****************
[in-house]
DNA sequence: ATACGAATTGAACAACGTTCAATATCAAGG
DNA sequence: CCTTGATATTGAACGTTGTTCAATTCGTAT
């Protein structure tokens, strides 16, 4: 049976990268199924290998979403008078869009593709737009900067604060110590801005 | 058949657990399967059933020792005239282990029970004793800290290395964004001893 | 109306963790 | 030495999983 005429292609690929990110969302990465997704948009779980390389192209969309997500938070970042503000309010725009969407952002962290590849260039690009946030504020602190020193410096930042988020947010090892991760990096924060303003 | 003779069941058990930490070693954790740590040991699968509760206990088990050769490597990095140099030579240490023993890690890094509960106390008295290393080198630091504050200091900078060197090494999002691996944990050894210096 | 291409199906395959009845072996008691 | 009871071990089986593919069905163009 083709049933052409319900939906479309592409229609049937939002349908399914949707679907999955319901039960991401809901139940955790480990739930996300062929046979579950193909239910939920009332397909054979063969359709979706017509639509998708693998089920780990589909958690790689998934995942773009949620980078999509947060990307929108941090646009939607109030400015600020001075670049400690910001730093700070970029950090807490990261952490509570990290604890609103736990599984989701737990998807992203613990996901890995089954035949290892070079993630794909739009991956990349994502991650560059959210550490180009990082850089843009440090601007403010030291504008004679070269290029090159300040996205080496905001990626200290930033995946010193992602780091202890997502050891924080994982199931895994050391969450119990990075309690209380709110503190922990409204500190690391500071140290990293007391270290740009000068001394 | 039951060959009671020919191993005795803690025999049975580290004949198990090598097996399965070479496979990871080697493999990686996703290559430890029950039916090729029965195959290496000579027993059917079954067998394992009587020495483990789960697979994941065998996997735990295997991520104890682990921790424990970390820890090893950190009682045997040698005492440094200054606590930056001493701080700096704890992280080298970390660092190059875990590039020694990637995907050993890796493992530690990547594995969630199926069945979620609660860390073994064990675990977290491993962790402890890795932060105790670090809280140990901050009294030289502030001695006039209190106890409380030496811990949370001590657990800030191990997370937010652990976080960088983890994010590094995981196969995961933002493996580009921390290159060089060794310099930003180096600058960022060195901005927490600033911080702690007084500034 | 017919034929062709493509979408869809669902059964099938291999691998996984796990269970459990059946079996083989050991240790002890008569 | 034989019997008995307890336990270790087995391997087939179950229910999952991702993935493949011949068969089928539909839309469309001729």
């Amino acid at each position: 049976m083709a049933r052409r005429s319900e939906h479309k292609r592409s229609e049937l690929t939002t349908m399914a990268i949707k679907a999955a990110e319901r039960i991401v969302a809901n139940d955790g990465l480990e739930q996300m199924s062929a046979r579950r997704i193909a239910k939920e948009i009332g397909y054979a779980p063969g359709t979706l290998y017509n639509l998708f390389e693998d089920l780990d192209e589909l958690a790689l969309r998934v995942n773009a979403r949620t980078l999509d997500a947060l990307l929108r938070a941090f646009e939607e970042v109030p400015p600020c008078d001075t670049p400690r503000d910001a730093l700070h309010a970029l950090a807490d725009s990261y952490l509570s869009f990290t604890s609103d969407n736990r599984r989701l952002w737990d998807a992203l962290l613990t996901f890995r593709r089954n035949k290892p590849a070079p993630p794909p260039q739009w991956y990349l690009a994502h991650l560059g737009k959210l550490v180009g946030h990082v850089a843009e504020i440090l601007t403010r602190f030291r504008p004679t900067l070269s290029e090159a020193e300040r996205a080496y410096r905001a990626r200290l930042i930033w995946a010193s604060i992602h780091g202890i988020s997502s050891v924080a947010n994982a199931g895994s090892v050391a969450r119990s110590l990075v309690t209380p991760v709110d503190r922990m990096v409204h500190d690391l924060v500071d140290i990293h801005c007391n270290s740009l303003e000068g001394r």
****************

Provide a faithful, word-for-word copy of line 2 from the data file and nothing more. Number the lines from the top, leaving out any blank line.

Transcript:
DNA sequence: ATACGAATTGAACAACGTTCAATATCAAGG